Will annual fees turn you off credit cards?
Frankly, I think it was a bluff. I think the credit card companies were hoping to create a public outcry. Congress would have it heed the constituents' opinions, and the the law would be thrown out.
Of course, even if this had been a bluff, the fact is that no one flinched. I mean, plenty of PF bloggers commented. But overall, we welcomed the changes to the industry.
That makes me wonder if the companies won't follow through on their threats. After all, we proved that we're willing to survive harder credit terms, if it goes hand-in-hand with a more level playing field. So why wouldn't the companies try some of the ideas?
At least in the short term, I would need to keep two cards: one with the balance we're carrying, one for any new charges we have to put through. In the end, I do agree with my mom that two cards is generally a good idea (link). But I would probably keep it to that.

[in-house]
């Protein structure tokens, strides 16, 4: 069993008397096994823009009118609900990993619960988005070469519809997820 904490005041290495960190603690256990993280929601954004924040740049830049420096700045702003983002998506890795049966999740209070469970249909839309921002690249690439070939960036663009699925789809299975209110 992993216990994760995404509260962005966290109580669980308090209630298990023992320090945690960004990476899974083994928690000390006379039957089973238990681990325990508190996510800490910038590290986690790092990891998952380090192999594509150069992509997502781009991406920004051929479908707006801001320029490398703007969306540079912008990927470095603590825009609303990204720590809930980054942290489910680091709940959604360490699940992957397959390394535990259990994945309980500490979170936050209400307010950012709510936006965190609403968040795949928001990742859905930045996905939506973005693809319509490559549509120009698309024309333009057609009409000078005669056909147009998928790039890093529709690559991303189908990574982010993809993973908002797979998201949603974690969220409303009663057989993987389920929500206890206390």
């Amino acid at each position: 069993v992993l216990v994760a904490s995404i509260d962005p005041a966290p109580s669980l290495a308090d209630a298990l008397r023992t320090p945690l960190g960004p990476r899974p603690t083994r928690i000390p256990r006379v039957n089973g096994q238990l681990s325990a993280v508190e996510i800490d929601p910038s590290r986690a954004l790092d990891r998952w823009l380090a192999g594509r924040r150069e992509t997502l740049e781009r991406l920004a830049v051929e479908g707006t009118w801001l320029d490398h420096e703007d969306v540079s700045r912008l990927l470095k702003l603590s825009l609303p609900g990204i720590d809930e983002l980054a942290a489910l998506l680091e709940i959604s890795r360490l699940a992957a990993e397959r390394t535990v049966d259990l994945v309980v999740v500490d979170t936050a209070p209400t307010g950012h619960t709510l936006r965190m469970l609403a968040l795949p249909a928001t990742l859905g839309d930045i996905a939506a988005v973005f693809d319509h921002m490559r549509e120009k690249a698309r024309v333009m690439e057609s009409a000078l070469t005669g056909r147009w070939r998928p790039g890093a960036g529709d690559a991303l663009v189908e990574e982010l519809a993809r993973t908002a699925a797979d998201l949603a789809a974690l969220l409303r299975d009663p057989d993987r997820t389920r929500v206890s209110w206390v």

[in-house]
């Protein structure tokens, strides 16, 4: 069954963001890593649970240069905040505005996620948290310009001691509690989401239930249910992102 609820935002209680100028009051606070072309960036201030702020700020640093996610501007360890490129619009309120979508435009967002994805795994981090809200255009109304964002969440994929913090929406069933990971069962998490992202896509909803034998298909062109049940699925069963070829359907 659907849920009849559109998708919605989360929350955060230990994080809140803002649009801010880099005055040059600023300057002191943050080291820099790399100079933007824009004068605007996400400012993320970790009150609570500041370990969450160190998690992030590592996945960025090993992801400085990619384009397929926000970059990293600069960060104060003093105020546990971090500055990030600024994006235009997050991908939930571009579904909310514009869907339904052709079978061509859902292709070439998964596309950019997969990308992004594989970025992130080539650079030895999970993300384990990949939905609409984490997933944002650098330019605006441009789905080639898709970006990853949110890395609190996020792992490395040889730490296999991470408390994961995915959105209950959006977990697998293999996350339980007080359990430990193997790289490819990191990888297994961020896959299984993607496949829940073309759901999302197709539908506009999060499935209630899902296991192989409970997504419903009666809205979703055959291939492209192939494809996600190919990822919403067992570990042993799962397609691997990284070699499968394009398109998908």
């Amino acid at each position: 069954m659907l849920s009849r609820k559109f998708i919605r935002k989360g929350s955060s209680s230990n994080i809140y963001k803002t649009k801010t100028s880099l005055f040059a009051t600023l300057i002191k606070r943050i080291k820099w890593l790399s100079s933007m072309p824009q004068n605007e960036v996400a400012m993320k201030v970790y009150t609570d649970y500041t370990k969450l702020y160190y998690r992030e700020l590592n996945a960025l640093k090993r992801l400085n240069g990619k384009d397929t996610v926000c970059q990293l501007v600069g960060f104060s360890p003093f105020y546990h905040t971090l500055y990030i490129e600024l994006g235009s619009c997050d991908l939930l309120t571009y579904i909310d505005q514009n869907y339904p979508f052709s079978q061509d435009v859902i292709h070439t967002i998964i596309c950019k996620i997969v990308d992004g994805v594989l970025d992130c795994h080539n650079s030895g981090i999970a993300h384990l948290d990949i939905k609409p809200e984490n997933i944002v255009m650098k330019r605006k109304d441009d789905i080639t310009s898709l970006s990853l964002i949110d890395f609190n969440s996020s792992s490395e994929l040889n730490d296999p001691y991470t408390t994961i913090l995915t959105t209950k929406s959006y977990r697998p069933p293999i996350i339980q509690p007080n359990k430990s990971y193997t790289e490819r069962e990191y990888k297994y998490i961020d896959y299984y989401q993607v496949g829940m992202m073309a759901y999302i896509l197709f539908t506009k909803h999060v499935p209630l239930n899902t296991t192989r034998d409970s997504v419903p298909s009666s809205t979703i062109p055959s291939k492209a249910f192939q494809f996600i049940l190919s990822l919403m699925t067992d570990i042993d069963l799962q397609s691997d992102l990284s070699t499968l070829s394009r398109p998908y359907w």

So for me, annual fees aren't enough to make me give up credit cards, even if we could afford to right now. But it has affected which cards I might keep. Tim and I recently decided to get rid of one of our cards. Originally, we had decided to nix the United Airlines card we have through Chase. I had signed up for one to help us get free tickets for our honeymoon. (I had my mom get one too, so we had enough for two people's plane fare.)
We had chosen the United card because it has an annual fee. The fee is payable with rewards miles, but it's still unpleasant to lose potential rewards. Now that annual fees may become commonplace, though, this may become an appealing option.
So what about you? Will you pony up for an annual fee? Will you swear off credit cards altogether? For that matter, do you think the credit companies will follow through with their threats?